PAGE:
Novak Djokovic Disqualified From US Open

WASHINGTON, September 7, 2020 (by Michael Dickens)

Sunday afternoon, the already unimaginable 2020 US Open took another crazy turn when men’s World No. 1 and top seed Novak Djokovic was disqualified from his round of 16 match against Spain’s No. 20 seed Pablo Carreño Busta, after unintentionally striking a lineswoman with a ball.

The incident occurred at 4:01 p.m., about 40 minutes into the match. It came at the conclusion of the 11th game of the first set, after Djokovic’s serve was broken at 15 by Carreño Busta. As the Serbian was preparing to go to the changeover, in an act of frustration, he pulled a spare ball from the pocket of his shorts and, without looking, hit it with his racquet toward the back of the court in Arthur Ashe Stadium. The ball struck a lineswoman squarely in the throat and she immediately fell onto the court, apparently gasping for air. She eventually was helped up and left the court under her own power.

After 10 minutes of consultation at the net that involved Djokovic pleading his case to tournament referee Soeren Friemel and Grand Slam supervisor Andreas Egli, the 17-time Grand Slam winner was defaulted from the match and out of the US Open at 4:11 p.m. Djokovic was disqualified in accordance with the Grand Slam rule book statue pertaining to “abuse of balls.”

According to the Grand Slam rule book, “… Abuse of balls is defined as intentionally hitting a ball out of the enclosure of the court, hitting a ball dangerously or recklessly within the court or hitting a ball with negligent disregard of the consequences.”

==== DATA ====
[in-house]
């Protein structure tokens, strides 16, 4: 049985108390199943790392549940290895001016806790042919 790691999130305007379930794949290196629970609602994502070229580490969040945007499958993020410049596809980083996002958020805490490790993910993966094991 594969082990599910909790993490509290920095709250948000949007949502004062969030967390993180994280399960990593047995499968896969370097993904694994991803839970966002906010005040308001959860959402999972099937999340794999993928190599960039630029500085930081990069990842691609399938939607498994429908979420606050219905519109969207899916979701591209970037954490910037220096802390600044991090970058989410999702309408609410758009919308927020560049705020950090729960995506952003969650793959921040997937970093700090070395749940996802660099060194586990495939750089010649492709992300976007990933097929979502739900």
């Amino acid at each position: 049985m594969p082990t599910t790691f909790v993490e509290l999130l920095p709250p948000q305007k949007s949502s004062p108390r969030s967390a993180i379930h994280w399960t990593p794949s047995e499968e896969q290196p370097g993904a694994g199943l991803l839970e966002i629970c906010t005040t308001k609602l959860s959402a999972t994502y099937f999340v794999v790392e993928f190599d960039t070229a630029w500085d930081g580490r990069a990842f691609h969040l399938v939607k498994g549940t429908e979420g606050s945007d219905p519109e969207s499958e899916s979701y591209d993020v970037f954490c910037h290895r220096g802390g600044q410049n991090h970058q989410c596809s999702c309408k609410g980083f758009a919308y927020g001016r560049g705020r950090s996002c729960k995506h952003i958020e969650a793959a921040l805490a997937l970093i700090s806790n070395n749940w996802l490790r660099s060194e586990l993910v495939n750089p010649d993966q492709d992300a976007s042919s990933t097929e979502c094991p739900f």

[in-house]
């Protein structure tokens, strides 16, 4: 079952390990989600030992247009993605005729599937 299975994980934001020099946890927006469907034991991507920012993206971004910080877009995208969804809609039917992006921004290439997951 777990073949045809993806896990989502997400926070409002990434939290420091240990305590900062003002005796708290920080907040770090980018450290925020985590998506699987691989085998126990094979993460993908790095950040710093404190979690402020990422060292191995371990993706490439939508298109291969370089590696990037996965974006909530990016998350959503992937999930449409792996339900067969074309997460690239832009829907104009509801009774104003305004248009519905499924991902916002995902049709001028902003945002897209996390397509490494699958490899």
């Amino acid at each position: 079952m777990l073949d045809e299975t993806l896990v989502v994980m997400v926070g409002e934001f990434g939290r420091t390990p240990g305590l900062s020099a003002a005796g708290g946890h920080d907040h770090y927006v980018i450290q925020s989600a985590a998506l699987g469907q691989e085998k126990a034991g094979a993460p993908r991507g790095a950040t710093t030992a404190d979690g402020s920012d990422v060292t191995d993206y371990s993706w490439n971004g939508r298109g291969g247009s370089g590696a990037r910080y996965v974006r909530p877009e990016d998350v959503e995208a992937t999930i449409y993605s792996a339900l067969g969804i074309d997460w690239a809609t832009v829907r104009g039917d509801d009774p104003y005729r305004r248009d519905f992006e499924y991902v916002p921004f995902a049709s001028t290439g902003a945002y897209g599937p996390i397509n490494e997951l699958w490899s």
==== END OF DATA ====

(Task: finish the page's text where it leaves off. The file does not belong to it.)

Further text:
Carreño Busta was declared the winner by default and advanced to the quarterfinals, where he will meet 12th seed Denis Shapovalov. The Spaniard reached the US Open semifinals in 2017.

The default of Djokovic, who entered as a heavy favorite to win his 18th major singles title with the absence of Roger Federer and Rafael Nadal, brings to a bitter end his undefeated (26-0) season and it ensures that there will be a new male Grand Slam champion for the first time since 2014, and a player outside of the Big Three – Djokovic, Nadal and Federer – will win a major for the first time since Stan Wawrinka won the US Open in 2016. The only major finalists remaining in the draw are second seed Dominic Thiem and third seed Daniil Medvedev.

In a statement, the U.S. Tennis Assocation said:

“In accordance with the Grand Slam rulebook, following his actions of intentionally hitting a ball dangerously or recklessly within the court or hitting a ball with negligent disregard of the consequences, the US Open tournament referee defaulted Novak Djokovic from the 2020 US Open. Because he was defaulted, Djokovic will lose all ranking points earned a the US Open and will be fined the prize money won at the tournament in additional to any or all fines levied with respect to the offending incident.”